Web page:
The Great Resignation
Alex also mentioned ‘The Great Resignation‘ that has come about as a result of Covid and people deciding to make big changes to their lives in order to focus on what really matters. I feel like perhaps we have a keener sense of the shortness of our time on this planet as a result of world events recently, and are starting to manoeuvre our days so that we are making the most of our time. I have noticed that some are moving out of cities and into the countryside. Those that cannot move are looking at how to change their working patterns. Some are changing jobs completely, and some are making more time for their real passions.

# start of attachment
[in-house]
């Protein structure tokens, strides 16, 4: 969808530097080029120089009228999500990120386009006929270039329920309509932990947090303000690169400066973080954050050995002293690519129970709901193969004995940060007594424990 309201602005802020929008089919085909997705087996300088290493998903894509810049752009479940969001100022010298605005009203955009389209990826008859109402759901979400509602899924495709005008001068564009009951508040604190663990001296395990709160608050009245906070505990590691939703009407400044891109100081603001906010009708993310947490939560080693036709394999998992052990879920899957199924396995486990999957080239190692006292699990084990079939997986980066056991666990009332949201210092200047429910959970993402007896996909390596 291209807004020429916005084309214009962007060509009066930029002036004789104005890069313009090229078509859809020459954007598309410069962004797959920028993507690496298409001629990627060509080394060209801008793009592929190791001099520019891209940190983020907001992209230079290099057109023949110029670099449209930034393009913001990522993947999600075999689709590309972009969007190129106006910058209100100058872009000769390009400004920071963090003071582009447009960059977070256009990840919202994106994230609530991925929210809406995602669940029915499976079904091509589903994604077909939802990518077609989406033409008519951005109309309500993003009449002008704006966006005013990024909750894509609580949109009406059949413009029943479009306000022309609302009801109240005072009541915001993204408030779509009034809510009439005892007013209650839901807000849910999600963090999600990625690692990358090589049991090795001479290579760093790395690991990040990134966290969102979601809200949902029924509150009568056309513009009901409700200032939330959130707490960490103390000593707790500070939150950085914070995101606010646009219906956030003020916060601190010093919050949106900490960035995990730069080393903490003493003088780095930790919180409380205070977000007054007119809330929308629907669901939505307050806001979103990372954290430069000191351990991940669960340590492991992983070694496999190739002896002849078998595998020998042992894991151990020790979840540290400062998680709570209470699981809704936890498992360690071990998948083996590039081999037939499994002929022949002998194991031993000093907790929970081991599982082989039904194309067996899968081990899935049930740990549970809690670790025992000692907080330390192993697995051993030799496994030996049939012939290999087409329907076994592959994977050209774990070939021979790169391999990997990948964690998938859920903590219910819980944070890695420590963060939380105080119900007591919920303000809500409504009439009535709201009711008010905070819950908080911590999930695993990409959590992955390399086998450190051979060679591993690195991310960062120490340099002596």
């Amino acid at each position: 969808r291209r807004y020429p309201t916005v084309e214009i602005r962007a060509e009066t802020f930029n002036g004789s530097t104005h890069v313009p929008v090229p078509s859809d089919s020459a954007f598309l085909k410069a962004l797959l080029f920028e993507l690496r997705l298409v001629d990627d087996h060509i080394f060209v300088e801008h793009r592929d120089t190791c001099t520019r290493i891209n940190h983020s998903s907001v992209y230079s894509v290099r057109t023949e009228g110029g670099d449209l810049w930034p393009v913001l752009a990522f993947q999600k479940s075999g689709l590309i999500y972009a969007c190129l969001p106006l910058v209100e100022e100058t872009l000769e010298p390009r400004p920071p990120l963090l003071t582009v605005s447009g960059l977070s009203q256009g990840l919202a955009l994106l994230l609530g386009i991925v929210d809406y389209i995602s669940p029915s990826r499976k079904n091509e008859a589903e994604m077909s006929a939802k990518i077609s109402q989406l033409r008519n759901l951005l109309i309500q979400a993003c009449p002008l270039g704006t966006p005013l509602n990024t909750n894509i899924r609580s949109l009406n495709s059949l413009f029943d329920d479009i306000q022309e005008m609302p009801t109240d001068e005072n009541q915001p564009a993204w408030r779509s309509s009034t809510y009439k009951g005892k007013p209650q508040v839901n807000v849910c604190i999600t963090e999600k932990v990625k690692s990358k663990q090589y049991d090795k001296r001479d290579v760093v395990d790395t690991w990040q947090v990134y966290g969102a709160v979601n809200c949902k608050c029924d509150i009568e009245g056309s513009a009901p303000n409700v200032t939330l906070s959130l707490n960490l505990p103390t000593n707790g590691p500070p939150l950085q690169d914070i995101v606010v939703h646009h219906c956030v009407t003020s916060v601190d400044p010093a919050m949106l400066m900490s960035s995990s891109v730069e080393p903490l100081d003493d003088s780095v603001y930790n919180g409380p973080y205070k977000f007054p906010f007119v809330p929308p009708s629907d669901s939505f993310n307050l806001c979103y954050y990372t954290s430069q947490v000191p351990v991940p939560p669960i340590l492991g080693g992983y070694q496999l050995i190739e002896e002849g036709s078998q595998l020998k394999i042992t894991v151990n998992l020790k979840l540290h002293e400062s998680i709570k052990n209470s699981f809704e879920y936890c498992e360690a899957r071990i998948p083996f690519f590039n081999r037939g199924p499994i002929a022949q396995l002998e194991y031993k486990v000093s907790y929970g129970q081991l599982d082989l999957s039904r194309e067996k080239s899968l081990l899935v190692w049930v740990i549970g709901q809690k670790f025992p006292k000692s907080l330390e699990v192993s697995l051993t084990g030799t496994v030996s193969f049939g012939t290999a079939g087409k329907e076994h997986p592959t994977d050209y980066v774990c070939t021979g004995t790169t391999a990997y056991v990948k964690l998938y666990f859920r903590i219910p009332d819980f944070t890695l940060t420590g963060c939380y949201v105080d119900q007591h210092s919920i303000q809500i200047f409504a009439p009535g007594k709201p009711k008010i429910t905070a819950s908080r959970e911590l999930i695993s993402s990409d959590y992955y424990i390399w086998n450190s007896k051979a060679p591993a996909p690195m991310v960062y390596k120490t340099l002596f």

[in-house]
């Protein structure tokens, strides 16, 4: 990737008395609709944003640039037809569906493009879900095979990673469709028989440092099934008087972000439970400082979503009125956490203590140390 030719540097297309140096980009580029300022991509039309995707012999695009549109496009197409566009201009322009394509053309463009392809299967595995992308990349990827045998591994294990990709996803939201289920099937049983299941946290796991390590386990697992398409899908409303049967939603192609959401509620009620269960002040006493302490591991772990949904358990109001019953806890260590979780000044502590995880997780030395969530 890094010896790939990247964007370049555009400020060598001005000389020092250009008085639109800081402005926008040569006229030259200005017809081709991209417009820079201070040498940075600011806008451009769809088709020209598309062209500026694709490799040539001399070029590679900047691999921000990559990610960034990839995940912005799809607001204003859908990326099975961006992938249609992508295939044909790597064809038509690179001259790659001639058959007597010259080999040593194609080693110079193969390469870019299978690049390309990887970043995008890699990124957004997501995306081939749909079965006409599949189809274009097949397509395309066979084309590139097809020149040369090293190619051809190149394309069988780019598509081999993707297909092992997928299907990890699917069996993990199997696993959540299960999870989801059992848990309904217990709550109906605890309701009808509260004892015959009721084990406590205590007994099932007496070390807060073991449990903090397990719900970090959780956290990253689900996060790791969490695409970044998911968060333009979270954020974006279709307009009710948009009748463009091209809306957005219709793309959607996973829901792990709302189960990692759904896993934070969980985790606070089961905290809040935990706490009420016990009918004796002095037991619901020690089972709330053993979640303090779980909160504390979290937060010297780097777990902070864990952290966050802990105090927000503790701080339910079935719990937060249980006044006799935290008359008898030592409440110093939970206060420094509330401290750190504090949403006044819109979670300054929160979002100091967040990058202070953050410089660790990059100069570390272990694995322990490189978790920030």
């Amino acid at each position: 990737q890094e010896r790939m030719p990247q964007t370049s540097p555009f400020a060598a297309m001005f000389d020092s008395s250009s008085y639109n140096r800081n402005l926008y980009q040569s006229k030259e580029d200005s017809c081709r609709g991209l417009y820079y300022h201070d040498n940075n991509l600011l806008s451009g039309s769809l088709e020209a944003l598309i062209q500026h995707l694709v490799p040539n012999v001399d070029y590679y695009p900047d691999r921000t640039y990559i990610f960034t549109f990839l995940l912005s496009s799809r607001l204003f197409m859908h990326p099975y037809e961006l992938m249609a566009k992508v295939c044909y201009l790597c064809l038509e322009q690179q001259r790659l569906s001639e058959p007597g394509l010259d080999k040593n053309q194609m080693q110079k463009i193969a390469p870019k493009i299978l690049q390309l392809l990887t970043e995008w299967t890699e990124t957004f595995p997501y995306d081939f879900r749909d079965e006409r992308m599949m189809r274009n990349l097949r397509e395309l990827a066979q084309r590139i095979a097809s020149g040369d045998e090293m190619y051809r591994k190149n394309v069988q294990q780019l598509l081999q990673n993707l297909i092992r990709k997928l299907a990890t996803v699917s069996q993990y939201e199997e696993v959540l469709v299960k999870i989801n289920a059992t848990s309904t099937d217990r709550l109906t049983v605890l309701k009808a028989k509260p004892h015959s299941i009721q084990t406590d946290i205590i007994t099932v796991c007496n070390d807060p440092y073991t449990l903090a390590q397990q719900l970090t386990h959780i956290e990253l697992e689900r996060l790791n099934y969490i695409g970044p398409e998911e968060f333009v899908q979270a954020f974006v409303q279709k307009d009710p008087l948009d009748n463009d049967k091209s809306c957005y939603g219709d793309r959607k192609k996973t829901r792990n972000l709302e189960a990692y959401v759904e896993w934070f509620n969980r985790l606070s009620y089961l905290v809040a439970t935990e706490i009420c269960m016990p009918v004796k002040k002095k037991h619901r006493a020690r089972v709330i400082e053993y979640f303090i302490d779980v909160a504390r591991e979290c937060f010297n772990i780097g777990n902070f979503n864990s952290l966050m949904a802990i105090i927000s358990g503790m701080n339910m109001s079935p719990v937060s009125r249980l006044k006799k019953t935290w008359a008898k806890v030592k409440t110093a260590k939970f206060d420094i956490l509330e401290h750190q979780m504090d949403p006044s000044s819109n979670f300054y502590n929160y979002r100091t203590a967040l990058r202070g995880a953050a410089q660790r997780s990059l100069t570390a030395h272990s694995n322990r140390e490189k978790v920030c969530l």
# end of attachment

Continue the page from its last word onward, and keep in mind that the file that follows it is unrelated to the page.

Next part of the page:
Something has changed in me and maybe it was because of covid or maybe it is my age, but I am prioritising my creative work and allocating real time for it like never before. I wrote and published a book during lockdown and the path towards doing that was an exercise in what can happen when you take it seriously and devote real time to it.
Getting over the ‘I can’t’
It makes a huge difference when you say ‘I can’ rather than ‘I can’t’. I notice when I have an ‘I can’t’ thought now whereas prior to 2010 I didn’t even know it was there. These teeny tiny thoughts that pass through our minds really do have an impact. I know this in theory (I am a CBT Therapist and so I tell people this for a living), but I did not know that it was something that was in my head until for some reason in 2010 I noticed it and decided to challenge it. We do not know what we do not know eh! I am paraphrasing the quote that has been attributed to Nicolaus Copernicus: